3 Ways to Optimize Your Hybrid Cloud Architecture

     

3 Ways to Optimize Your Hybrid Cloud Architecture

Public and private clouds each have their advantages—and limitations—tied to issues of cost, scalability, and manageability. IT leaders are increasingly seeking a “best of both worlds” solution by adopting hybrid cloud infrastructures.

However, a hybrid cloud also comes with certain challenges centered around migration issues, application sprawl (or "app sprawl"), and other matters. Fortunately, a new generation of management tools can be helpful in overcoming these barriers.

Should you adopt a hybrid cloud? If you did, what challenges might you encounter, and how can optimization tools help? Let’s consider.

Benefits of Hybrid

A recent Harvard Business Review article lays out the case for adopting a hybrid cloud. By spanning the public and private cloud structures, a hybrid will allow users to choose the right location for a given workload.  A hybrid’s greater flexibility helps IT to deliver relevant infrastructure, eliminating the challenges of shadow IT.

“Unified and granular visibility into resource consumption show who, what, where, and for how long,” the authors note. The inherent transparency of the hybrid cloud helps to improve governance, reduce risk, and drive compliance.

These are some other advantages of the hybrid cloud:

  • Timing of applications—Due to poor code work or other issues, some apps are just more responsive when in close proximity to the user.  A hybrid makes it possible to keep apps close when necessary.

  • Maintenance—Some apps are high-touch; they require constant tuning and frequent adjustments of the application or the hardware. A hybrid may allow more control than is available for a standard public cloud.

  • Set and forget—A hybrid will offer flexibility while still simplifying deployment of those apps that are built for the cloud, which can be readily implemented on a public cloud solution.

In addition, a hybrid cloud solution will help IT to synchronize services across public and private cloud infrastructures. This drives a more consistent user experience.

Despite these many advantages, a hybrid also offers certain challenges.


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A Complex Landscape

In a hybrid cloud environment, app sprawl can become an issue. It can be hard to determine which apps are running, in which location, and at what cost. Employees may prefer a certain cloud service for a particular app or may run apps in unexpected environments.

The move to a hybrid cloud may also present migration challenges. You may be shifting processes and services from a public or private cloud into a hybrid environment, or using a hybrid to introduce a cloud offering for the first time. Either way, careful attention must be paid to management issues surrounding the migration process.

Security may be another concern. A hybrid cloud is neither intrinsically more nor less secure than a public or private cloud, but its complex nature can lead to vulnerabilities if not properly managed.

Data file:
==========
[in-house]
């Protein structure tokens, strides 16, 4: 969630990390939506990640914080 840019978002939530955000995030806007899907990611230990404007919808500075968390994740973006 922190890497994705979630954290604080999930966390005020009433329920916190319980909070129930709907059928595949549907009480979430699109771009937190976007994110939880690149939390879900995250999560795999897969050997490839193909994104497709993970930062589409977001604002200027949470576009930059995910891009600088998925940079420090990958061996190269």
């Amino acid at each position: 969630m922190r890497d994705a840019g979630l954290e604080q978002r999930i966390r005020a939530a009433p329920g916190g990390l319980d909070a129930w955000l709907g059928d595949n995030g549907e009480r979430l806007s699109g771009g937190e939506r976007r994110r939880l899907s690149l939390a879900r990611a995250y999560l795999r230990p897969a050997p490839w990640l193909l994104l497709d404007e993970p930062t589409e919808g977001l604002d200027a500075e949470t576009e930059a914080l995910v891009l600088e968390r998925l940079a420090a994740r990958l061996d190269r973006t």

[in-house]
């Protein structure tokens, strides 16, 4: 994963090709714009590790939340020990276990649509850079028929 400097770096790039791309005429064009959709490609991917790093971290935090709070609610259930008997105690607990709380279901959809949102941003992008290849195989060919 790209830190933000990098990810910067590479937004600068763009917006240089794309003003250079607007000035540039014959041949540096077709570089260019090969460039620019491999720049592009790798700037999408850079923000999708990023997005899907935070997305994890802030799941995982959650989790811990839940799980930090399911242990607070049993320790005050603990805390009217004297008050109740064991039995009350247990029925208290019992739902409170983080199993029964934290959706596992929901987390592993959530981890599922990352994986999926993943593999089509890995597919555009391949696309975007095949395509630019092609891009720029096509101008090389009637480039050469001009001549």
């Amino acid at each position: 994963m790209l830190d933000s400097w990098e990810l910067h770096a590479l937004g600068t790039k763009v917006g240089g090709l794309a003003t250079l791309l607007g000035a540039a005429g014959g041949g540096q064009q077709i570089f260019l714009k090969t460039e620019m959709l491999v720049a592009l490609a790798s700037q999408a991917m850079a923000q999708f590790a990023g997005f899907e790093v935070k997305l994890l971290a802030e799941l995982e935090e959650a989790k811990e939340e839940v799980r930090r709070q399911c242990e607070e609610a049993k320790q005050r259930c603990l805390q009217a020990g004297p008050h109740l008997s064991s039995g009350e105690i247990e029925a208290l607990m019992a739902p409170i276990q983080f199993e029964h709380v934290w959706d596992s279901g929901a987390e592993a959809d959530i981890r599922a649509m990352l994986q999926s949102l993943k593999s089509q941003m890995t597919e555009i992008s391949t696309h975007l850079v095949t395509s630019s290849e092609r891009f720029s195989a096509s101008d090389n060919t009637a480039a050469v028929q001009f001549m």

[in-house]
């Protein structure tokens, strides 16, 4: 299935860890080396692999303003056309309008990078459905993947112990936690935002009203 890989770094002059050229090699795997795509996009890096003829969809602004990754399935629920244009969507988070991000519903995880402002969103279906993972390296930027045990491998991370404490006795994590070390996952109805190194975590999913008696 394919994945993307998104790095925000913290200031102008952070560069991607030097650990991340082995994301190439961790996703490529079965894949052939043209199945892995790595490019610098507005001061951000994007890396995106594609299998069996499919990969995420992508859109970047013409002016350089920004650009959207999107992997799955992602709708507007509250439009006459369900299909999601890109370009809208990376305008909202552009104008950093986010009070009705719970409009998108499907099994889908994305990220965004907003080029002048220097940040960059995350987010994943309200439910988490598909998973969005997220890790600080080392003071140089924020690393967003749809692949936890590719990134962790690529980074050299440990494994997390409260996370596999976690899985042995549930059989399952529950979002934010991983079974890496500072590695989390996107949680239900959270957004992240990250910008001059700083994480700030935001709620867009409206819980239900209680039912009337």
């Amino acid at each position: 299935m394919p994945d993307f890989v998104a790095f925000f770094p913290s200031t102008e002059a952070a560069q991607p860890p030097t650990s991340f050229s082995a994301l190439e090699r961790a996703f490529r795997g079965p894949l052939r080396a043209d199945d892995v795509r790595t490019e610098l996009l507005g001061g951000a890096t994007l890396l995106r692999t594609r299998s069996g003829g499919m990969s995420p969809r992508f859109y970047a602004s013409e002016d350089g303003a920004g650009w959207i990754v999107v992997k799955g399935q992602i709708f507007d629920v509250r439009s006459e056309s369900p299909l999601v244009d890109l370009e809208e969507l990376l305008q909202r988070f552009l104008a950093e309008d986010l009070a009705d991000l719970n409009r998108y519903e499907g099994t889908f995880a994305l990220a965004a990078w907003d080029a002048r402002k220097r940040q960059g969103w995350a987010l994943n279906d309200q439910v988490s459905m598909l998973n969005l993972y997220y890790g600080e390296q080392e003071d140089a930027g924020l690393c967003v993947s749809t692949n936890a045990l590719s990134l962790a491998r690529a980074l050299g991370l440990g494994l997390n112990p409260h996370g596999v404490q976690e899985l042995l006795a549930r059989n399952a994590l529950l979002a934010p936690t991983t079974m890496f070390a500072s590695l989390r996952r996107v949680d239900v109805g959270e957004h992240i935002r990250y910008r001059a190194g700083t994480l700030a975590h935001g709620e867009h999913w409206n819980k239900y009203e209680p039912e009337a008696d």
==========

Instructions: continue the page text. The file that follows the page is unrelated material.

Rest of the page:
These and other concerns may give pause to IT leaders considering a move to a hybrid cloud. However, a safeguard is available that can enable a smooth transition and reliable operations, even in a hybrid cloud environment.

Benefits of Optimizing

Tools like FNTS Navigator can introduce a new level of visibility into the hybrid cloud architecture.

By consolidating both internal and external clouds into a single user-facing application, modern management tools enable users to easily manage and provision resources on demand. Moreover, these technologies give administrators the power they need to set provisioning conditions, giving end users the necessary access to do their jobs.

Optimization comes with a range of benefits including cost savings, enhanced IT agility, and improved control. Read on for more details about these benefits.

  • Centralized management ensures administrator's ability to perform a wide variety of actions from the server screen, including out-of-band console and SSH access, along with remote script and other action execution.

  • By unifying private and public cloud management across technologies and locations, these tools enable IT leaders to adopt the best execution venue while optimizing workload placement.

  • Optimization is enhanced by atomization—the ability to provision systems, applications, and environments in minutes rather than weeks.

All of this gives IT leaders greater control over their service environment. By successfully managing the hybrid deployment, leaders are able to offer an agile and effective alternative to shadow IT. Tools such as role-based access control and operational dashboards strengthen continuity across the infrastructure.

The end user also benefits, as better management of the hybrid cloud drives a better user experience. When IT leaders can manage configurations across multiple technology stacks, they are better able to give users what they want, when they want it.

The hybrid cloud comes with the usual mixed bag of opportunities and challenges. To make the most of this powerful infrastructure, IT leaders need to carefully consider both the apparent wins and potential pitfalls.

Optimization and management tools can help ensure that a hybrid deployment delivers on the promise of cloud while avoiding any potential snags along the way.

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